Around this time last year, Texas experienced an intense and damaging Arctic blast of cold air. Texas, of all places! This week, the “polar vortex” is at it again, bringing snow, ice and incredibly cold temperatures, this time across the central and eastern US. So, what’s going on? How can Arctic air reach so far south?

It has to do with a counter-clockwise spinning mass of cold air that hovers above the Arctic called the “polar vortex”, which grows and shrinks with the changing seasons. When stable, it remains closer to the North Pole, constrained by a strong polar jet stream. When there is a large temperature difference between the warmer mid-latitudes and the polar region, the jet stream is strong and keeps the polar vortex stable. But when the difference is smaller, the jet stream weakens and gets more wavy. This can cause the polar vortex to “break off” and plunge towards the south, bringing cold Arctic air with it.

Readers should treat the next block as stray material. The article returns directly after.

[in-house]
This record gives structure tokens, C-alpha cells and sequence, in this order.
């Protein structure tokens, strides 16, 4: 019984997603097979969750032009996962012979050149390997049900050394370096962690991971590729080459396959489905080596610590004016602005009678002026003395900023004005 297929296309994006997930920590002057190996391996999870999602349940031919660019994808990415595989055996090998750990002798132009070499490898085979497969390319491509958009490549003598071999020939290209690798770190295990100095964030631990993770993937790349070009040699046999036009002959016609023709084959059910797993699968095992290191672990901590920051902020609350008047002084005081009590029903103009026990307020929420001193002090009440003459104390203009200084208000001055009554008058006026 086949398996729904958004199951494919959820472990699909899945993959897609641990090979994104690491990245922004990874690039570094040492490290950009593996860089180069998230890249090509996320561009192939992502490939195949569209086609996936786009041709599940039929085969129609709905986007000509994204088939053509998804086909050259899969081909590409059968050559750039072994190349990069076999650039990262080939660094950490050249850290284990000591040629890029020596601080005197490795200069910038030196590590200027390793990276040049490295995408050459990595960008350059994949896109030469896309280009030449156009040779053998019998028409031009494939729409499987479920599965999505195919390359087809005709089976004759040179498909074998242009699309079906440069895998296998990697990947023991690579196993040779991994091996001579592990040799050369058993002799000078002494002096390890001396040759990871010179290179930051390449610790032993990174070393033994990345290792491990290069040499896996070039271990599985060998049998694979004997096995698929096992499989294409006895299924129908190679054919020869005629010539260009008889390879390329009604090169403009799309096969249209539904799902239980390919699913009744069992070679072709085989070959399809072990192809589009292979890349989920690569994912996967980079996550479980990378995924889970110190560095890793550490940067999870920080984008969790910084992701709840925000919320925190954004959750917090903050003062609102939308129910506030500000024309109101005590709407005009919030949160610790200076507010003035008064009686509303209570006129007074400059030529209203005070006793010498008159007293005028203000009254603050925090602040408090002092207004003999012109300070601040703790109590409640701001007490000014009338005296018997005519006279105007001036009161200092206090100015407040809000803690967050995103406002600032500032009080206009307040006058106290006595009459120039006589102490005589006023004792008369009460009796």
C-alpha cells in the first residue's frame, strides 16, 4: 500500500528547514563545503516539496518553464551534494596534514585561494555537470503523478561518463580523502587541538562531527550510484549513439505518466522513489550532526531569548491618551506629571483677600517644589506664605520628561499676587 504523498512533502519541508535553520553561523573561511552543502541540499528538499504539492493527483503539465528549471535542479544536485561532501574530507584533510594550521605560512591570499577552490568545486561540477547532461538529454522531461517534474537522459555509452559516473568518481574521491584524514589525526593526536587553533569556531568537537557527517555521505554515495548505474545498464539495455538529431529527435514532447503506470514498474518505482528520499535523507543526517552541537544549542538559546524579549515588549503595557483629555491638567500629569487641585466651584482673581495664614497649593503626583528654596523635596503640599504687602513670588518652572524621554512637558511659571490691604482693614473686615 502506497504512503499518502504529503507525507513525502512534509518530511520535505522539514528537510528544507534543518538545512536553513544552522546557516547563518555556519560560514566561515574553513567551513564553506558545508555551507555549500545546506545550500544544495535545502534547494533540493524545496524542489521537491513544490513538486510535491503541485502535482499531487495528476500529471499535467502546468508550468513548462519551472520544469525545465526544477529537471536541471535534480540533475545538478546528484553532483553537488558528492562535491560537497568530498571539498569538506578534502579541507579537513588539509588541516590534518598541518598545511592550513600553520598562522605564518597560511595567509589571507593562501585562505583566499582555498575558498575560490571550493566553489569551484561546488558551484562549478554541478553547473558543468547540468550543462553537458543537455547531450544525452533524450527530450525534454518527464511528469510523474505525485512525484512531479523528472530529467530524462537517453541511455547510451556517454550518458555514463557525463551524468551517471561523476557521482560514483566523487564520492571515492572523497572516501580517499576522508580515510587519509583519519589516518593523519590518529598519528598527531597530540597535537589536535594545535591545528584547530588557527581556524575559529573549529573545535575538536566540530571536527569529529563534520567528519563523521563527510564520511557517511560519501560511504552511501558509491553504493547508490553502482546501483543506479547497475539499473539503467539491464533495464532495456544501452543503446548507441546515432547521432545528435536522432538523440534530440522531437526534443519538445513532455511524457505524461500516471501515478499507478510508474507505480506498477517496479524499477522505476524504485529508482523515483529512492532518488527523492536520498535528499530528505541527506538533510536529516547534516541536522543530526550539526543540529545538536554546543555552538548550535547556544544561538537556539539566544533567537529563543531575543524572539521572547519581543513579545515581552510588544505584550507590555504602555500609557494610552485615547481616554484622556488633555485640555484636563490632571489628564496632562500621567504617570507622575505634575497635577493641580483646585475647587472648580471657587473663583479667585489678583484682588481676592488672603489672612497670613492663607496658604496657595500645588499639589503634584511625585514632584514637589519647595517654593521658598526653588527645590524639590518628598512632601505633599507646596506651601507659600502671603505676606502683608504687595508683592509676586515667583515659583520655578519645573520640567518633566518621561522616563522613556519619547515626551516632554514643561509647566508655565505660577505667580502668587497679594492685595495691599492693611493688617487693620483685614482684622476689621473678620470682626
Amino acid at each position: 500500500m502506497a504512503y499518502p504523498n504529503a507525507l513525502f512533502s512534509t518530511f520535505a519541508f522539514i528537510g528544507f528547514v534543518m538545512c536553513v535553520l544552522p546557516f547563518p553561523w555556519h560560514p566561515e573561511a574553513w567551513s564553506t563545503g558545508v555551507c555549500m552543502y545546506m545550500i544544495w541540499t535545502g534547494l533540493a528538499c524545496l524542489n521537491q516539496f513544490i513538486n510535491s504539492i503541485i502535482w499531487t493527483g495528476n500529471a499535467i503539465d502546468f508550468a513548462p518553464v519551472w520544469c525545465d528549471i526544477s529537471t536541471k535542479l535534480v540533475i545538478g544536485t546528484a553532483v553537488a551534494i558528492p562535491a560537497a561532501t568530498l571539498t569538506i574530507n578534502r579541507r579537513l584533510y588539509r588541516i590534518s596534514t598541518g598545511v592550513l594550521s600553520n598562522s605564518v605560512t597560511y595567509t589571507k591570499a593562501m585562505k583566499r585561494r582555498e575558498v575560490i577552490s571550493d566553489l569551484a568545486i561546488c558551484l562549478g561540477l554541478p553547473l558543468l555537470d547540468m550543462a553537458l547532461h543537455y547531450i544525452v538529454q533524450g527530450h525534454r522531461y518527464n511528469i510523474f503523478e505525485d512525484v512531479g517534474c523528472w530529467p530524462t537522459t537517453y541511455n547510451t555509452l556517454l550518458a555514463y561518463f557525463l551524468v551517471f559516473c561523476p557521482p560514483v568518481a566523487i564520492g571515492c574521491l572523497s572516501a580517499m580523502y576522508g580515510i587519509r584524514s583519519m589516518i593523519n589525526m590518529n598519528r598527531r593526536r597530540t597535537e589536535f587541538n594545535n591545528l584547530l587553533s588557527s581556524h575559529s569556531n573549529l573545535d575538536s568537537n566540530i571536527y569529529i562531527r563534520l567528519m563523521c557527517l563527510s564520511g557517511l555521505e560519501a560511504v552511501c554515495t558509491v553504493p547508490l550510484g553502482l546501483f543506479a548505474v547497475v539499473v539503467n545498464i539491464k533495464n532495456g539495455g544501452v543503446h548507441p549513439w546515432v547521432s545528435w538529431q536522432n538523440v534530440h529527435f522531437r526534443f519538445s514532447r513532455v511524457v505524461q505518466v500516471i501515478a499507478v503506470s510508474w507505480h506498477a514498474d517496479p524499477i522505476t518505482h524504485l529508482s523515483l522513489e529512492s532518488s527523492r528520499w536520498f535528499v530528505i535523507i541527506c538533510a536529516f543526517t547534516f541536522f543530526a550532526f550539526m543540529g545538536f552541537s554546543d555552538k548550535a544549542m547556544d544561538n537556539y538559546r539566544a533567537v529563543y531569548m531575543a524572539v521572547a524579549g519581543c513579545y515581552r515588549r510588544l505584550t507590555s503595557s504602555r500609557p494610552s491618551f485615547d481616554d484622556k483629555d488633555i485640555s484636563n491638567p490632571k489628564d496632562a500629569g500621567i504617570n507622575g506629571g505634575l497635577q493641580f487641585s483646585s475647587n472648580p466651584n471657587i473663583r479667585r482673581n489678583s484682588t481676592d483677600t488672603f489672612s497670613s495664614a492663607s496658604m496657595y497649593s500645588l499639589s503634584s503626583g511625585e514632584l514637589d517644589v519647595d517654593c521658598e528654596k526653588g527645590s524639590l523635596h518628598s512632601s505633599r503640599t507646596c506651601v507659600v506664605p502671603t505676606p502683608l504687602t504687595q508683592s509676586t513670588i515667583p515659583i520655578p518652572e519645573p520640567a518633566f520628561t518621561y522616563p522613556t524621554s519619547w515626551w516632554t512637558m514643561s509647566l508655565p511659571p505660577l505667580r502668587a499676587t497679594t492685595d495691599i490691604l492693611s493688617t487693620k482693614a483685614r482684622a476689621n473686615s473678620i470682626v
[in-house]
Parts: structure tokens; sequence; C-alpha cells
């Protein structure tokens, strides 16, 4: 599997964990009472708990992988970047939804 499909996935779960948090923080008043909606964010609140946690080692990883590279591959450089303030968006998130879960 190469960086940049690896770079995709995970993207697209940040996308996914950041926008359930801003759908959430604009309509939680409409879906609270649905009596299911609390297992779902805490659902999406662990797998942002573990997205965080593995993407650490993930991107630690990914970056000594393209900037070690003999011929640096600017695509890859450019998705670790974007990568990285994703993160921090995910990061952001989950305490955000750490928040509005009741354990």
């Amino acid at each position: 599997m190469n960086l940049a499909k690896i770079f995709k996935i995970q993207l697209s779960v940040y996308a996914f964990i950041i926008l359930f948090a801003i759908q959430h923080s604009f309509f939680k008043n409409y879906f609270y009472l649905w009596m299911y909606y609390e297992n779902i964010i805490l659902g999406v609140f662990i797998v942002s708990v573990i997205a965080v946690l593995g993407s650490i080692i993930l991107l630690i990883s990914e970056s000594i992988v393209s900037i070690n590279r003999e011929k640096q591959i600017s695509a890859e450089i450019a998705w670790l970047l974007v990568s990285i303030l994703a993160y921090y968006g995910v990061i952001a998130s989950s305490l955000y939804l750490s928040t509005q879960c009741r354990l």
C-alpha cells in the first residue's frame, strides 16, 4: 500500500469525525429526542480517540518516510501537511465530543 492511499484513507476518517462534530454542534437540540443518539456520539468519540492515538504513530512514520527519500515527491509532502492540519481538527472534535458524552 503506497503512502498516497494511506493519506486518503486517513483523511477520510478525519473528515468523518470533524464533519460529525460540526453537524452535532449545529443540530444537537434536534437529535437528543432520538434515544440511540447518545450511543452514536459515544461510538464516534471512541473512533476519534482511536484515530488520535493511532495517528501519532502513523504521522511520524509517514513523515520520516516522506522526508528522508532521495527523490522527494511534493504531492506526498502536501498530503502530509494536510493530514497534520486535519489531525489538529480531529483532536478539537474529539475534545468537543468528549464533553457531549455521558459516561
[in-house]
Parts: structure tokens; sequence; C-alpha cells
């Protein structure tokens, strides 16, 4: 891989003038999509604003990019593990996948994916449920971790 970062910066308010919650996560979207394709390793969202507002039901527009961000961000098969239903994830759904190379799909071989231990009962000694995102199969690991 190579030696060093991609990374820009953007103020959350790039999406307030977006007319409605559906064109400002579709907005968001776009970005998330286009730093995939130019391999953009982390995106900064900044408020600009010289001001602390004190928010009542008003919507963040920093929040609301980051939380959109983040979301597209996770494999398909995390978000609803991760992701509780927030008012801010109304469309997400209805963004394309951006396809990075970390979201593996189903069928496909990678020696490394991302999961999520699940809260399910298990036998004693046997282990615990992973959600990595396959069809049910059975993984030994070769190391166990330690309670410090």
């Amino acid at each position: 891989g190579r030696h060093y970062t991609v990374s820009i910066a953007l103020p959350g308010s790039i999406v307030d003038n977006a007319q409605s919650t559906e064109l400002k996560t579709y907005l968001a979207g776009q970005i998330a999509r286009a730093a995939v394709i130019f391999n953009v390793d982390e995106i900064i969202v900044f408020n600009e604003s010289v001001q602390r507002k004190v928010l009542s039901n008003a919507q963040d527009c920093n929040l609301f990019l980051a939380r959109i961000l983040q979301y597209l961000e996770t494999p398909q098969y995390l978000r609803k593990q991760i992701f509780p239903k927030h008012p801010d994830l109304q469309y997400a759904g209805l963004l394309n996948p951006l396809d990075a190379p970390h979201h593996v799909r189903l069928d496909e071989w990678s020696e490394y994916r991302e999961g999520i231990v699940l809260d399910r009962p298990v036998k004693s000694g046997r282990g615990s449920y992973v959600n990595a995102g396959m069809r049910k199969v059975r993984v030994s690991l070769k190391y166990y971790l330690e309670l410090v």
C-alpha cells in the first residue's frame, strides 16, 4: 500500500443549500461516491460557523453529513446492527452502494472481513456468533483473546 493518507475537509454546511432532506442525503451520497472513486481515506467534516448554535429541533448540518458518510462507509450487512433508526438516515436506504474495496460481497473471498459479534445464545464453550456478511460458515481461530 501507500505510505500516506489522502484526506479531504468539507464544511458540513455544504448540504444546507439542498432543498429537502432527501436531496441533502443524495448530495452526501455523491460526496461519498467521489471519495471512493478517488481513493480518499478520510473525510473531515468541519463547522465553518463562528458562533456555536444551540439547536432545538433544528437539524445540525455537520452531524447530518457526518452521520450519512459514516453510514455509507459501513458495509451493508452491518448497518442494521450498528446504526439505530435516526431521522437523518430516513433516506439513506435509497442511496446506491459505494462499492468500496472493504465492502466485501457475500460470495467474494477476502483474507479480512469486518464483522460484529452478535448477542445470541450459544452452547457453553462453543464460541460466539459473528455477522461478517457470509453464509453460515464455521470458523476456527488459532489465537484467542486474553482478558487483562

Is climate change to blame? In a nutshell, yes. In particular, the loss of sea ice due to warming temperatures has led the highly reflective surface of ice to transform to a dark absorbing surface of water instead. This change is warming the higher latitudes and reducing the temperature difference between the mid-latitude and polar regions. That, in turn, weakens and destabilizes the polar jet stream. Future climate change likely will further weaken the polar jet stream, bringing rise to more extreme and unusual weather patterns. Global warming. Climate change. These terms have helped us define, through time, the changes that we’re witnessing. Perhaps a more accurate descriptor now is “climate destabilization.”

photo: Ulyana Horodyskyj, in Colorado